1
vote
6answers
67 views

Other ways to define a turning point

After a difficult childhood, the encounter with Rev. Charles, was a turning point in his life. What other expressions can be used to to define the concept of turning point?
0
votes
3answers
71 views

What is the proper term for describing all 50 states in the USA, without including territories etc

The 48 mainland state are referred to as the "contiguous united states", I can't seem to find the word for "All 50 states, including Hawaii and Alaska, not including Guam and Puerto Rico". I can't ...
0
votes
3answers
31 views

Using 'good' and 'well' in comparisons

Scenario: I 'look good' and I 'feel well,' how do I compare the two as being equal? consider the following two sentences: "I look as good as I feel" -and- "I look as well as I feel" I would choose ...
0
votes
1answer
40 views

Grammar - has or have

Which of the two following texts below are grammatically correct. "The Board finds that both the identity of the member and the facts surrounding the alleged conduct has been proven on a balance of ...
0
votes
1answer
36 views

Difference between “I will call you” and “I give you a call”?

What is the difference between I will call you and I give you a call?
2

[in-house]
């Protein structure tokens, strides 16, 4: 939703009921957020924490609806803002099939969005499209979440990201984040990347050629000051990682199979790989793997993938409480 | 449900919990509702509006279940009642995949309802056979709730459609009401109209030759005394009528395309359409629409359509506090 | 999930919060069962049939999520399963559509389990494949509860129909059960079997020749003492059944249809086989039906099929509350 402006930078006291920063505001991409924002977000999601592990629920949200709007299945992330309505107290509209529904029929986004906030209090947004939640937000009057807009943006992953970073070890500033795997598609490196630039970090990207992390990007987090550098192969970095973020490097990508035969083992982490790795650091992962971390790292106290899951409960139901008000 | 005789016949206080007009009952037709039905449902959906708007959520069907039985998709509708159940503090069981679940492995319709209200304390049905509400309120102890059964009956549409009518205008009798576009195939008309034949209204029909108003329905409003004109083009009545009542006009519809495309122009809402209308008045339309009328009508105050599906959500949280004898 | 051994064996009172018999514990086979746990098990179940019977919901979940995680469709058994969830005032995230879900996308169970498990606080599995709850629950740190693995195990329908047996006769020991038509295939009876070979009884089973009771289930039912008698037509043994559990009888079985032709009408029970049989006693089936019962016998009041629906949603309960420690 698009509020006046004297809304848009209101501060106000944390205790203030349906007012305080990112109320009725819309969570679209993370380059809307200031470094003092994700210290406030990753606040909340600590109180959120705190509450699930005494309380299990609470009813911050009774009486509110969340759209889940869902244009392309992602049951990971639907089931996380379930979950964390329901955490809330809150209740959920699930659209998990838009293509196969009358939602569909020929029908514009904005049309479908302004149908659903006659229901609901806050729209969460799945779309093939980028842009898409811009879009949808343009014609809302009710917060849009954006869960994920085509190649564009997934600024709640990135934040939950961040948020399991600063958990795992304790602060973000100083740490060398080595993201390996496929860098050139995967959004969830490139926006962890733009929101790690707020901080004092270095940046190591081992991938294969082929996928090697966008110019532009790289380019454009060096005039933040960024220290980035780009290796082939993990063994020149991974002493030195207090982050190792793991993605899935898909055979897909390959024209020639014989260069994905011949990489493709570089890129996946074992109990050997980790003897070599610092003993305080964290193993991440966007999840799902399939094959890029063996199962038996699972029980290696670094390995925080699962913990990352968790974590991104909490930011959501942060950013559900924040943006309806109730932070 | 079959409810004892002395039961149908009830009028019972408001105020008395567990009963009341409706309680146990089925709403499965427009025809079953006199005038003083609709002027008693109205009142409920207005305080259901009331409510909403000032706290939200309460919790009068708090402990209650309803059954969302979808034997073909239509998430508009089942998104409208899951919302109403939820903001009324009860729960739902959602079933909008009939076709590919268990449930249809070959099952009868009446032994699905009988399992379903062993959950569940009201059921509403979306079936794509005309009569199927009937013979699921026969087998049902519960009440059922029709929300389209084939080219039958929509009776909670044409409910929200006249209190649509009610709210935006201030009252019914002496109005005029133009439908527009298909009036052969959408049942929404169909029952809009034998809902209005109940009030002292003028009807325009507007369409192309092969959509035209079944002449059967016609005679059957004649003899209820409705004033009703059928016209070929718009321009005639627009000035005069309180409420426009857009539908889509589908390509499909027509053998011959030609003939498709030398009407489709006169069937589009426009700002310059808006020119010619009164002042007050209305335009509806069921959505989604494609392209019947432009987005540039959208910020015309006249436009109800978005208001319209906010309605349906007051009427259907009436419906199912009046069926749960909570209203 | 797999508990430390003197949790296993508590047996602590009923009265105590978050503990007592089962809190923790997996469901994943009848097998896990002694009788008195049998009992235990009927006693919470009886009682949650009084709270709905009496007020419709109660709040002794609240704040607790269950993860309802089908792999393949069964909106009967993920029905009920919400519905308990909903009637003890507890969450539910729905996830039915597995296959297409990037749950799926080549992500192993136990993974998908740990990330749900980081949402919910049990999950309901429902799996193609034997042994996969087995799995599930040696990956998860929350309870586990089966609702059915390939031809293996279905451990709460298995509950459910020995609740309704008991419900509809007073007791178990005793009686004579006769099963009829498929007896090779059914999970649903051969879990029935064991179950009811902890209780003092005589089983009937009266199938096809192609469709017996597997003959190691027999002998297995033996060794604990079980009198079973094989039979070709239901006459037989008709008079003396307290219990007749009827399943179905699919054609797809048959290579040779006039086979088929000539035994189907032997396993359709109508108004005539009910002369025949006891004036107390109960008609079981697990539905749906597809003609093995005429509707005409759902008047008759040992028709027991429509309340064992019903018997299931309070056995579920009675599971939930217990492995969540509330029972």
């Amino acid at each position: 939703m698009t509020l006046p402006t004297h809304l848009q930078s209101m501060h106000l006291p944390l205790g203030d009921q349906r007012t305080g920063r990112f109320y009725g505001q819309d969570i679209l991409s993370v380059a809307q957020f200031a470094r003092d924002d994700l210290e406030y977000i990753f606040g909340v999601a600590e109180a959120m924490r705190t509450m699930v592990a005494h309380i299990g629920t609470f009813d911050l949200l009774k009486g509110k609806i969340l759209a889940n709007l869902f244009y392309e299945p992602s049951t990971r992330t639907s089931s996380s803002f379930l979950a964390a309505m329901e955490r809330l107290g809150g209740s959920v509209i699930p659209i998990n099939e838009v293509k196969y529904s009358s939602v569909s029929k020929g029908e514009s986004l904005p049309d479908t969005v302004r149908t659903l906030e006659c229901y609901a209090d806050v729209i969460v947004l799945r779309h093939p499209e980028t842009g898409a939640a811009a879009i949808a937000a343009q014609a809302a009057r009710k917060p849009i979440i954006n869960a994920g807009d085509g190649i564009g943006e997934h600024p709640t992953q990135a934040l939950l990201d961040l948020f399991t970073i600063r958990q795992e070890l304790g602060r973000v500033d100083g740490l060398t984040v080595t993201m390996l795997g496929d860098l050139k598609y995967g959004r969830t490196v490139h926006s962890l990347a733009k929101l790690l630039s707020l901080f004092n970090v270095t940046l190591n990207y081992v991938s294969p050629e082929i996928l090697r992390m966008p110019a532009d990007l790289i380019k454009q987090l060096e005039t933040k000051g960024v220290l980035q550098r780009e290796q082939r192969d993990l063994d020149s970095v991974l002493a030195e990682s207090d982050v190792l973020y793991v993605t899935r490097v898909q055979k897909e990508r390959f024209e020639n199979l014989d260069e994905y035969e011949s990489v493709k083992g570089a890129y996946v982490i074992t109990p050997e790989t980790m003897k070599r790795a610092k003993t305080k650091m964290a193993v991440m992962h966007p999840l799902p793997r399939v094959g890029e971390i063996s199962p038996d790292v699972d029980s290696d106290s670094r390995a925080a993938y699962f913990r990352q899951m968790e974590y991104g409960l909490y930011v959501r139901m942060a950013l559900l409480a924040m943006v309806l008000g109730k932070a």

votes
1answer
38 views

How do you pronounce the surname Derges

How do you pronounce the english surname of a famous artist-Derges
0
votes
1answer
38 views

What does 'it is love' mean?

I have heard many times from many people saying 'it is love' or 'French is love' or 'Baltimore is love'. What does it exactly mean? Shouldn't they use lovely instead.?
0
votes
2answers
30 views

how to conjugate verb in dependent clause inside subjunctive mood

In the sentence I pretended that I understood, lest he think I am stupid or deaf. the "he think" part is definitely present subjunctive, but I'm not sure how the "I am" part should be ...
0
votes
0answers
34 views

Two terms showing perceptible difference in comparison owing to triangle in the sentence

Do the following two sentences have the same or different meaning? I love you more than Tom. I love you more than Tom loves you. (Or, I love you more than Tom does you.) My concern is ...
1
vote
1answer
56 views

Origin of the phrase “mother's ruin”?

I was under the impression that the phrase "mother's ruin" came from the England in the 1800's, where many people living in London did so in absolute poverty, and gin (the so-called "mother's ruin") ...
0
votes
3answers
42 views

A Replacement for “Free tour guide”

In France, there are people who welcome tourists into cities in a free manner, where said tourists do not need to pay for a guided visit around town, who are introduced to the local scene without ...
0
votes
2answers
67 views

Gramatical correctness of a sentence from To Kill A Mocking-Bird

Whilst reading To Kill A Mocking-Bird I came upon this sentence (Full extract below): It is better to say, built in spite of them. To me, this sentence seems poorly structured, possibly even ...